It may seem odd to find a large boat business and outboard motor shop several miles from any body of water. To customers and employees of Charlie Corcoran, it will be even more strange to see a “Closed” sign on Corcoran Marine between Sturgeon Bay and Brussels on Highway 57.
He’s decided to retire after 41 years of operating the shop that he bought after accumulating a wealth of knowledge working as a mechanic since 1964.
Corcoran said people told him his business would go unnoticed and fail in its landlocked location at least eight miles from the bay of Green Bay to the west and a little farther to Lake Michigan to the east. But he and his fellow mechanics always had plenty of work to keep them busy and paid.
“A lot of people said, ‘You’re never going to do it. You’re living out in cow country. That’s too far away,’” Corcoran recalled. “Forty-one years later, I’m still here.”
Through the years, he and his mechanics, including Don Hunt and Steve Lenius, built a reputation for their repair work and for sharing repair information with do-it-yourselfers. Corcoran is proud of his long career working on boats and outboard motors, and none of it would have worked out if he hadn’t taken some risks and built a big showroom.
“I don’t miss the boat and motor sales at all,” he said. “I was real competitive and didn’t make much on boats. I think I got the Evinrude franchise in about ’81, and I went to the bank, and the interest on a loan for floor planning was 22.5%.”
He said the banker did not see how he’d make a profit on boat sales with that loan, but Corcoran had his eyes on the long-term prize: becoming the local, certified parts and service dealer for Evinrude and Johnson outboard motors and Mercruiser stern-drive engines. Like Ford and Mercury automobiles of the 1980s, Evinrude and Johnson had interchangeable parts.
Corcoran said he sold a lot of boats at cost so he could establish a reputation; gain customers for mechanical work, storage and service; and build recognition with the corporation as a quality dealer and mechanic. He built enough credibility that when Outboard Marine, the parent company of Evinrude and Johnson, went bankrupt in 2000, the conglomerate that took over those lines kept him as a certified parts and service location.
When Corcoran closes the mechanic and parts business at the end of this season, he’ll honor this year’s storage deals that he’s worked out with customers. After that, he’s not sure what will happen with the stock and supplies.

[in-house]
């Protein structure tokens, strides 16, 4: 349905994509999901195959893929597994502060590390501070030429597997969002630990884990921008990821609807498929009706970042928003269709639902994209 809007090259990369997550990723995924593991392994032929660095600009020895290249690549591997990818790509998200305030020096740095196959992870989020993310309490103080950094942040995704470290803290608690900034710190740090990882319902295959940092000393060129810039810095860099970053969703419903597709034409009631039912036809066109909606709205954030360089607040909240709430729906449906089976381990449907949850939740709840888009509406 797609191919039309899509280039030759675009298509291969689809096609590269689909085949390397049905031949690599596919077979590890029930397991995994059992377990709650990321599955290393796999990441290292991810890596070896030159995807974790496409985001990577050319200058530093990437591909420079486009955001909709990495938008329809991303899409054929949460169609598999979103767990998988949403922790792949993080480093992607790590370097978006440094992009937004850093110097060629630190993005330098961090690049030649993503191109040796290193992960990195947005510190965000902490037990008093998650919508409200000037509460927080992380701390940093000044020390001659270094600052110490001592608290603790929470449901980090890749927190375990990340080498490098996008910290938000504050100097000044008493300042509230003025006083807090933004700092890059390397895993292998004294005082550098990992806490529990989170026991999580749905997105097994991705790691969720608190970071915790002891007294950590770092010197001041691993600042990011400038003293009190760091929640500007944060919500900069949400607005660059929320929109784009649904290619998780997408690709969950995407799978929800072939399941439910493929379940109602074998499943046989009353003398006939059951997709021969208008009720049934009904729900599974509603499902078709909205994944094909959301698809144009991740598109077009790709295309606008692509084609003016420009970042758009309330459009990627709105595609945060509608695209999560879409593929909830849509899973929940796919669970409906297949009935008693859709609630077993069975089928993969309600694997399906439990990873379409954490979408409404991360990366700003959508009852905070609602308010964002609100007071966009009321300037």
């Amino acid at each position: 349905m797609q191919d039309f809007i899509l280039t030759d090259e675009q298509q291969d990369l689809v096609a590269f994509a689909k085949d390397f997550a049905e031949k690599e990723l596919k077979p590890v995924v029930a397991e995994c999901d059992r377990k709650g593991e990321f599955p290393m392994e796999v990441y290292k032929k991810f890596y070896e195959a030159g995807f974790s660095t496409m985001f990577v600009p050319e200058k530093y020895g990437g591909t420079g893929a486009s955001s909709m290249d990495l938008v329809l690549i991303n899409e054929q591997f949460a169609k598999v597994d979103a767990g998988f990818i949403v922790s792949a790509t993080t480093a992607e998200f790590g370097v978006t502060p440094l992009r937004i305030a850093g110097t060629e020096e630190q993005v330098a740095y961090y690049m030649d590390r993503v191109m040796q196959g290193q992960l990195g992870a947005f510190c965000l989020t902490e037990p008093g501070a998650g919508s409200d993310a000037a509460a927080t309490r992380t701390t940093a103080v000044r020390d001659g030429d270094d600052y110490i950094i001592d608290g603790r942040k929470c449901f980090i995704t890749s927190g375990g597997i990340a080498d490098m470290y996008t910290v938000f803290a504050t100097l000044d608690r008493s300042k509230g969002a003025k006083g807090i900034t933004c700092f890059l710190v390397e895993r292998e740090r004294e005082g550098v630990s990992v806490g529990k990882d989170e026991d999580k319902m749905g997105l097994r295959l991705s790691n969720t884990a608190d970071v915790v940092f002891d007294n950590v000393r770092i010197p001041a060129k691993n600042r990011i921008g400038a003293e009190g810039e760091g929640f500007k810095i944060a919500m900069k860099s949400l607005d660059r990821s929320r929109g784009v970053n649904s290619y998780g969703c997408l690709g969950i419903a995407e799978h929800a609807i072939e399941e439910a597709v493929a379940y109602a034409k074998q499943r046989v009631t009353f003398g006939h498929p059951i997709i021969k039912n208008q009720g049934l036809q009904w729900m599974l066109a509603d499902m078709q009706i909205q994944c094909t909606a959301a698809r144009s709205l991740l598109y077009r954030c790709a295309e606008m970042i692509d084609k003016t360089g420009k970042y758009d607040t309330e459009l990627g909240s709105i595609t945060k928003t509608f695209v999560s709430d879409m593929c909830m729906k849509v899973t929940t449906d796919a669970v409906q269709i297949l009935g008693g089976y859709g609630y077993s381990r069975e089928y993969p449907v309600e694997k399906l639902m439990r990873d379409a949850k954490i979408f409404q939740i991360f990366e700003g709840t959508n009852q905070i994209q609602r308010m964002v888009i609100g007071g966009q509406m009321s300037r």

Hunt is retired, but occasionally Corcoran asks him to help. Lenius will work on boats and motors at his home, which he had already been doing.
“I’ll have to come over and talk to Charlie in his retirement,” Lenius said.
In addition to Lenius, who also works on Mercury products, Corcoran said he believes the nearest mechanics for old Evinrude and Johnson motors are in Luxemburg.
As for Corcoran, he plans to take his RV and pontoon boat out more often. He also wants to use his shop space for working on his antique cars and other hobbies, such as restoring and repainting mid-century outboard motors.
“I like the stuff from the ’50s. They had some character to them,” he said while standing next to a metallic, light-green Johnson outboard with white, space-aged-style trim that served no purpose other than looking good.
“Nowadays, everything’s like an eggshell with a decal on it,” Corcoran said. “You can’t tell them apart.”
In addition to looking different on the outside, the older outboards – especially those from the 1930s – didn’t always look similar to one another on the inside.
“They were in the beginning stages of making things work, so they have a lot of different systems in them,” he said while talking about a tiny Muncie engine that he and Lenius restored for a customer.
Corcoran started working on some of those old engines at a very young age.
“I’ve been mechanically inclined all my life,” he said. “My dad used to help me take stuff apart when I was a kid, and then he’d disappear and I had to put it back together.”
Corcoran got started working on Evinrude motors at Norm Knutson’s shop in Sturgeon Bay in 1964, and then Corcoran’s brother, Larry, bought the business. Corcoran worked for his brother until Larry sold the place in the early 1970s while Corcoran was in the Army as a Pershing missile crewman. He then worked for several other dealers in Door County and Green Bay, and when he decided to strike out on his own, he bought an old farm along Highway 57 and worked days at Peterson Builders to raise cash for his business.
“Everything comes to an end sooner or later,” Corcoran said. “I made a lot of good friends and a lot of good customers over the years.”